Rock and Roll: Howard Costa’s ’57 Chevy

Ford outsold Chevrolet in 1957, but that year’s Chevrolet Bel Aire became the icon of the solidly built, heavily chromed, high-finned cars of the ‘50s. There are cars with more chrome; 1958 Buicks and Oldsmobiles come to mind. Fins reached their zenith in 1959. So why has the ’57 Chevy become such a sought-after vehicle? Perhaps it’s the balance — just enough fin, complemented by a healthy dose of sparkle. Whatever the reason, people love them.

Howard Costa is no stranger to the car scene. The Costa Ohana wins more than its fair share of trophies at the Garden Island Racing Association’s drag strip at Mana. And Howard — well, let’s just say that he has an impressive collection of vehicles, including a ’23 T-Bucket, a ’68 Camaro drag-racing machine, a ’78 El Camino, a ’79 Chevy Malibu, an ’80 Bronco 4×4, a late-model Chevy pickup, and this week’s featured vehicle, a 1957 Chevy two-door post with a multitude of modifications, both seen and unseen.

 The Chevy started out in Arizona, made its way to O‘ahu and eventually to Nelson Silva’s driveway on Kaua‘i.  Costa purchased his black beauty from Silva in 1996. The car has power disc brakes, and Paul Silva, Jr. installed lightweight A-arms. The most visible modification is the Bel Aire trim on the rear fenders — the feature that makes a ’57 Chevy so identifiable. The glistening black bodylines are highlighted by lavender pinstripes expertly applied by Alan Perreira.

 A slew of window stickers provides subtle clues as to the nature of the beast; the muscular bulge of the cowl-induction hood serves notice that you will not find a wimpy engine underneath. When Howard fires up the ’57, it doesn’t take a rocket scientist to figure out that it takes a lot of power to make that healthy rumble. Under the hood is a 415 cubic-inch Chevy small block that produces about 500 horsepower.

 A high-lift roller cam activates the valves. Torque passes through an aluminum flywheel, a racing clutch and a five-speed Richmond manual transmission. The rear axle is a 12-bolt Nova differential with 4.11 gears — good for rapid acceleration; not so good for fuel economy. The lightweight Centerline rims are for racing; the rear tires are of a soft rubber compound for better traction on the asphalt. The Flowmaster exhaust system muffles the sound, but does not render it silent. That’s one of the reasons Howard had dubbed his car “Rock and Roll:” he says, “it sounds so good, you have to give it the gas. It wants to rock and roll.” Though he has not raced this vehicle, Costa believes the car is capable of about 125 mph in under 11 seconds in the quarter mile.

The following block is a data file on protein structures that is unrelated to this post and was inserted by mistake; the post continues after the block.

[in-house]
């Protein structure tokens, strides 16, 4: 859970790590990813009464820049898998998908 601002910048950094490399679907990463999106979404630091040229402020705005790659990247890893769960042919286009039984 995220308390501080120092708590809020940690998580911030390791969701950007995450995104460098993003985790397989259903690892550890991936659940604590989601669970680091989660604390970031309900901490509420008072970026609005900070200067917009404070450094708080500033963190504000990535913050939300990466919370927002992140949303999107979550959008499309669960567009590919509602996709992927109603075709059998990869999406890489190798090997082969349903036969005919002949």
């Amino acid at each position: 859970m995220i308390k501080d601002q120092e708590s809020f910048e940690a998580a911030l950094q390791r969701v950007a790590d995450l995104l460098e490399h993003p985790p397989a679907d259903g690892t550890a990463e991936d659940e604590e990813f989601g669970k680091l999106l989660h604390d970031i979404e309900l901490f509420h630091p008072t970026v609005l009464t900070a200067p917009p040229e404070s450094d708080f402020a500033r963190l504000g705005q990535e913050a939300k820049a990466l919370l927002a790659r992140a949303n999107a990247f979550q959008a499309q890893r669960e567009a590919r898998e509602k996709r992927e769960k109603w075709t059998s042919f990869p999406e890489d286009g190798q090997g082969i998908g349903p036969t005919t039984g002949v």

But we haven’t even mentioned the “secret ingredient.” On the floor behind the passenger seat is a small, blue tank that has “NOS” inscribed on it. That stands for nitrous oxide — commonly known as “laughing gas.” Injecting nitrous boosts the Chevy an additional 200 horsepower; that brings it up to about 700 ponies. The posh interior features charcoal and black upholstery complete with the Chevrolet logo. The driver grips a luxurious tilt wheel as the black fuzzy dice swing from the rear view mirror. But as nice as the Chevy is, it’s for sale, along with his T-Bucket.

 As proprietor of Costa’s Auto Repair, Howard “loves Toyotas,” and he specializes in repairing them. Knowing this, I asked if he had ever thought about building a hot Toyota. He replied with a smile, “You should see my wife Laurie’s ’92 Corolla. I took out the 1600 engine and put in an 1800, put headers on it, and I reworked the fuel injection.” Yes, indeed: Howard is a “go-fast” car guy.  Maybe Laurie will be racing her Corolla soon.

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